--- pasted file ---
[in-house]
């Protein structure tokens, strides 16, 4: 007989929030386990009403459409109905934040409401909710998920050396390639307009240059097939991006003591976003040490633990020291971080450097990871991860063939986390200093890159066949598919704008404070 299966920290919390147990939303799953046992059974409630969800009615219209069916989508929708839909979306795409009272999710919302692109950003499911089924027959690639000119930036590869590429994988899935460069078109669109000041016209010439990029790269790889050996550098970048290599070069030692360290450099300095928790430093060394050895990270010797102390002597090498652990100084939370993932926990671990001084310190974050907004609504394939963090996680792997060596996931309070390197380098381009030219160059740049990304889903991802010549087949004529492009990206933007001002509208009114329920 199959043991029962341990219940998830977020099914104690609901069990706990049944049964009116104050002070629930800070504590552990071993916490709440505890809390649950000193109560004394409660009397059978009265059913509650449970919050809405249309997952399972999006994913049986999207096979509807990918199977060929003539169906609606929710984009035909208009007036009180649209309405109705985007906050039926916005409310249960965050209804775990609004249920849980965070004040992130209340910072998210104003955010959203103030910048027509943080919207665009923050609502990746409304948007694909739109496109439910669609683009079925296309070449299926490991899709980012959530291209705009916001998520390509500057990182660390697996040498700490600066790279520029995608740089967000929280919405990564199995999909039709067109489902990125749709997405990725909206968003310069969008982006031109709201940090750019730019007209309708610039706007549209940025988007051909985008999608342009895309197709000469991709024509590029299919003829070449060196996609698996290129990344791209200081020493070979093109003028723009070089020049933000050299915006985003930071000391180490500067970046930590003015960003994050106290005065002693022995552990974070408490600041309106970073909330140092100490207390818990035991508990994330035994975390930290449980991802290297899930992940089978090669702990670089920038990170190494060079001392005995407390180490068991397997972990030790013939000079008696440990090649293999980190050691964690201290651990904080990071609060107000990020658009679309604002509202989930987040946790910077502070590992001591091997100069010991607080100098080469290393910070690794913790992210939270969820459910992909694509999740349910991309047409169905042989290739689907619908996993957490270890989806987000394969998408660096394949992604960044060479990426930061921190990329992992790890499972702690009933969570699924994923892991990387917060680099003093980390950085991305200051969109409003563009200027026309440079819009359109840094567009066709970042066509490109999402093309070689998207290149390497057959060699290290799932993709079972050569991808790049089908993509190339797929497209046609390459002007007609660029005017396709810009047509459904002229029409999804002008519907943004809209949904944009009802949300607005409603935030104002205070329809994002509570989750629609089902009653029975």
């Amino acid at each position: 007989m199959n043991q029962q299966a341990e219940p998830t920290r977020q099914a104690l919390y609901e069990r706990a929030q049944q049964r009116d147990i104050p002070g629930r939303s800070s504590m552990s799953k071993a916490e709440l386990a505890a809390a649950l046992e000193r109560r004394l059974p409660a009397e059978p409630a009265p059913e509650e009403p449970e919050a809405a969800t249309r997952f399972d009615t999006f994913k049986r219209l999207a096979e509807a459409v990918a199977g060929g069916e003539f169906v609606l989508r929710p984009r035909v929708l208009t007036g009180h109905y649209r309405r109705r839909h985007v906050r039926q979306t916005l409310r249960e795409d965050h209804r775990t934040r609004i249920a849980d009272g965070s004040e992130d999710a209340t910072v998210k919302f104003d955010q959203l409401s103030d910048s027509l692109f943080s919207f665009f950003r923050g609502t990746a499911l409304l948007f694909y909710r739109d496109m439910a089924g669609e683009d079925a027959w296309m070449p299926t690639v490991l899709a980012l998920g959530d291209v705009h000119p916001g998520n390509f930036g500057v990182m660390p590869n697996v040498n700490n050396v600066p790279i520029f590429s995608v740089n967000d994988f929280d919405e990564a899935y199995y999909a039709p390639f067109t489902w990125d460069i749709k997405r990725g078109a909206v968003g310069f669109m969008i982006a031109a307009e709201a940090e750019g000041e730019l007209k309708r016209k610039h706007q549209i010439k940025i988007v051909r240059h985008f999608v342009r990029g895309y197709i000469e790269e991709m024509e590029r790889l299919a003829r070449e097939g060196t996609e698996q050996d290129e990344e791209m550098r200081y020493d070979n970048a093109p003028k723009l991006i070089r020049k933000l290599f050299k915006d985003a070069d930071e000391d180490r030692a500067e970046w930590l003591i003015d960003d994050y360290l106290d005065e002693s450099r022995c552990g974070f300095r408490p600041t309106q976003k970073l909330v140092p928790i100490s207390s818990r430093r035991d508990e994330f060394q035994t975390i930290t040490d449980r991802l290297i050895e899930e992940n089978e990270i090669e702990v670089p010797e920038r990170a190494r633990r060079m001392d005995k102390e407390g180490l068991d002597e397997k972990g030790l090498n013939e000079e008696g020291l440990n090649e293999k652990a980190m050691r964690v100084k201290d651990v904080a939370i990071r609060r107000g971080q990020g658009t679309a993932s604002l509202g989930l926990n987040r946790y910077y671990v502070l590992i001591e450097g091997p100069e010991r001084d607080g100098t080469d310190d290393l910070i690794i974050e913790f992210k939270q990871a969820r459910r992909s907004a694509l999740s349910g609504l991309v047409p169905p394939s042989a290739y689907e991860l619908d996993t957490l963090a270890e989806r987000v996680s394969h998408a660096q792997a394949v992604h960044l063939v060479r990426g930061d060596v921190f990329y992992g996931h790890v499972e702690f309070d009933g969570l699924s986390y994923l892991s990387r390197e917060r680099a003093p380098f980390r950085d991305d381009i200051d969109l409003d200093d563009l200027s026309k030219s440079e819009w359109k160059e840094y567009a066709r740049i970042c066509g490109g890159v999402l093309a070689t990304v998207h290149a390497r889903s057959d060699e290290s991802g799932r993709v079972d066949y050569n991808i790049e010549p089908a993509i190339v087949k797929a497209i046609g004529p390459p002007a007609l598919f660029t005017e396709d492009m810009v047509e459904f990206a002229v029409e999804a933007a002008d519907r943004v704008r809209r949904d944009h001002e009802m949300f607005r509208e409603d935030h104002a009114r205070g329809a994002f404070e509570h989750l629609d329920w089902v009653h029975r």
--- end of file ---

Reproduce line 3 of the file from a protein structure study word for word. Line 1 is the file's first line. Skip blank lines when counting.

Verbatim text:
């Amino acid at each position: 007989m199959n043991q029962q299966a341990e219940p998830t920290r977020q099914a104690l919390y609901e069990r706990a929030q049944q049964r009116d147990i104050p002070g629930r939303s800070s504590m552990s799953k071993a916490e709440l386990a505890a809390a649950l046992e000193r109560r004394l059974p409660a009397e059978p409630a009265p059913e509650e009403p449970e919050a809405a969800t249309r997952f399972d009615t999006f994913k049986r219209l999207a096979e509807a459409v990918a199977g060929g069916e003539f169906v609606l989508r929710p984009r035909v929708l208009t007036g009180h109905y649209r309405r109705r839909h985007v906050r039926q979306t916005l409310r249960e795409d965050h209804r775990t934040r609004i249920a849980d009272g965070s004040e992130d999710a209340t910072v998210k919302f104003d955010q959203l409401s103030d910048s027509l692109f943080s919207f665009f950003r923050g609502t990746a499911l409304l948007f694909y909710r739109d496109m439910a089924g669609e683009d079925a027959w296309m070449p299926t690639v490991l899709a980012l998920g959530d291209v705009h000119p916001g998520n390509f930036g500057v990182m660390p590869n697996v040498n700490n050396v600066p790279i520029f590429s995608v740089n967000d994988f929280d919405e990564a899935y199995y999909a039709p390639f067109t489902w990125d460069i749709k997405r990725g078109a909206v968003g310069f669109m969008i982006a031109a307009e709201a940090e750019g000041e730019l007209k309708r016209k610039h706007q549209i010439k940025i988007v051909r240059h985008f999608v342009r990029g895309y197709i000469e790269e991709m024509e590029r790889l299919a003829r070449e097939g060196t996609e698996q050996d290129e990344e791209m550098r200081y020493d070979n970048a093109p003028k723009l991006i070089r020049k933000l290599f050299k915006d985003a070069d930071e000391d180490r030692a500067e970046w930590l003591i003015d960003d994050y360290l106290d005065e002693s450099r022995c552990g974070f300095r408490p600041t309106q976003k970073l909330v140092p928790i100490s207390s818990r430093r035991d508990e994330f060394q035994t975390i930290t040490d449980r991802l290297i050895e899930e992940n089978e990270i090669e702990v670089p010797e920038r990170a190494r633990r060079m001392d005995k102390e407390g180490l068991d002597e397997k972990g030790l090498n013939e000079e008696g020291l440990n090649e293999k652990a980190m050691r964690v100084k201290d651990v904080a939370i990071r609060r107000g971080q990020g658009t679309a993932s604002l509202g989930l926990n987040r946790y910077y671990v502070l590992i001591e450097g091997p100069e010991r001084d607080g100098t080469d310190d290393l910070i690794i974050e913790f992210k939270q990871a969820r459910r992909s907004a694509l999740s349910g609504l991309v047409p169905p394939s042989a290739y689907e991860l619908d996993t957490l963090a270890e989806r987000v996680s394969h998408a660096q792997a394949v992604h960044l063939v060479r990426g930061d060596v921190f990329y992992g996931h790890v499972e702690f309070d009933g969570l699924s986390y994923l892991s990387r390197e917060r680099a003093p380098f980390r950085d991305d381009i200051d969109l409003d200093d563009l200027s026309k030219s440079e819009w359109k160059e840094y567009a066709r740049i970042c066509g490109g890159v999402l093309a070689t990304v998207h290149a390497r889903s057959d060699e290290s991802g799932r993709v079972d066949y050569n991808i790049e010549p089908a993509i190339v087949k797929a497209i046609g004529p390459p002007a007609l598919f660029t005017e396709d492009m810009v047509e459904f990206a002229v029409e999804a933007a002008d519907r943004v704008r809209r949904d944009h001002e009802m949300f607005r509208e409603d935030h104002a009114r205070g329809a994002f404070e509570h989750l629609d329920w089902v009653h029975r």